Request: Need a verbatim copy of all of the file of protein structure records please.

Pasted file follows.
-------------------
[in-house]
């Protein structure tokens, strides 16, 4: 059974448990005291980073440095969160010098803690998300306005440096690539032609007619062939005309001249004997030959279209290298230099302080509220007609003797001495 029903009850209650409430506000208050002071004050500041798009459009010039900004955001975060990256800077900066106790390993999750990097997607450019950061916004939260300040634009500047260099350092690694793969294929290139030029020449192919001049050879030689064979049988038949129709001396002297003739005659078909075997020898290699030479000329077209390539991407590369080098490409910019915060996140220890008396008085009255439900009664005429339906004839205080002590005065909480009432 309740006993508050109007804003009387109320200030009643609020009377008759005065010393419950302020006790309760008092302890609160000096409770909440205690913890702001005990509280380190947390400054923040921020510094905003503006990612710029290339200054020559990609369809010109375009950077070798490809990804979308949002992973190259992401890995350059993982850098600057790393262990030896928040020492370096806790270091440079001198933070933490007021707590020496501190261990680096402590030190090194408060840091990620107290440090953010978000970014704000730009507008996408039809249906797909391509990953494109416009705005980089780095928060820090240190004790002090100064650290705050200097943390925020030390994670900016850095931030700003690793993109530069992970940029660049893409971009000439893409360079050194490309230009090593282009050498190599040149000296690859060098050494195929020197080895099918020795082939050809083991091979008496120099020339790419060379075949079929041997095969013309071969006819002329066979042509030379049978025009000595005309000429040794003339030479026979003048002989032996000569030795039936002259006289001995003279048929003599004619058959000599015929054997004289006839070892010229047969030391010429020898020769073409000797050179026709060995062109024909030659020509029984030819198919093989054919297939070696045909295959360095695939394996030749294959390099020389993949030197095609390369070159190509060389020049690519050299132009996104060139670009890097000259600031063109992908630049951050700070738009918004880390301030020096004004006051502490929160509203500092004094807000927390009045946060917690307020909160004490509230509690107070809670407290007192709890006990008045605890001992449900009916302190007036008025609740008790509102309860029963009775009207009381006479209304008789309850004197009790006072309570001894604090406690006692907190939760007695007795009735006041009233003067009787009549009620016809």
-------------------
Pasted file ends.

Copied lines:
[in-house]
């Protein structure tokens, strides 16, 4: 059974448990005291980073440095969160010098803690998300306005440096690539032609007619062939005309001249004997030959279209290298230099302080509220007609003797001495 029903009850209650409430506000208050002071004050500041798009459009010039900004955001975060990256800077900066106790390993999750990097997607450019950061916004939260300040634009500047260099350092690694793969294929290139030029020449192919001049050879030689064979049988038949129709001396002297003739005659078909075997020898290699030479000329077209390539991407590369080098490409910019915060996140220890008396008085009255439900009664005429339906004839205080002590005065909480009432 309740006993508050109007804003009387109320200030009643609020009377008759005065010393419950302020006790309760008092302890609160000096409770909440205690913890702001005990509280380190947390400054923040921020510094905003503006990612710029290339200054020559990609369809010109375009950077070798490809990804979308949002992973190259992401890995350059993982850098600057790393262990030896928040020492370096806790270091440079001198933070933490007021707590020496501190261990680096402590030190090194408060840091990620107290440090953010978000970014704000730009507008996408039809249906797909391509990953494109416009705005980089780095928060820090240190004790002090100064650290705050200097943390925020030390994670900016850095931030700003690793993109530069992970940029660049893409971009000439893409360079050194490309230009090593282009050498190599040149000296690859060098050494195929020197080895099918020795082939050809083991091979008496120099020339790419060379075949079929041997095969013309071969006819002329066979042509030379049978025009000595005309000429040794003339030479026979003048002989032996000569030795039936002259006289001995003279048929003599004619058959000599015929054997004289006839070892010229047969030391010429020898020769073409000797050179026709060995062109024909030659020509029984030819198919093989054919297939070696045909295959360095695939394996030749294959390099020389993949030197095609390369070159190509060389020049690519050299132009996104060139670009890097000259600031063109992908630049951050700070738009918004880390301030020096004004006051502490929160509203500092004094807000927390009045946060917690307020909160004490509230509690107070809670407290007192709890006990008045605890001992449900009916302190007036008025609740008790509102309860029963009775009207009381006479209304008789309850004197009790006072309570001894604090406690006692907190939760007695007795009735006041009233003067009787009549009620016809």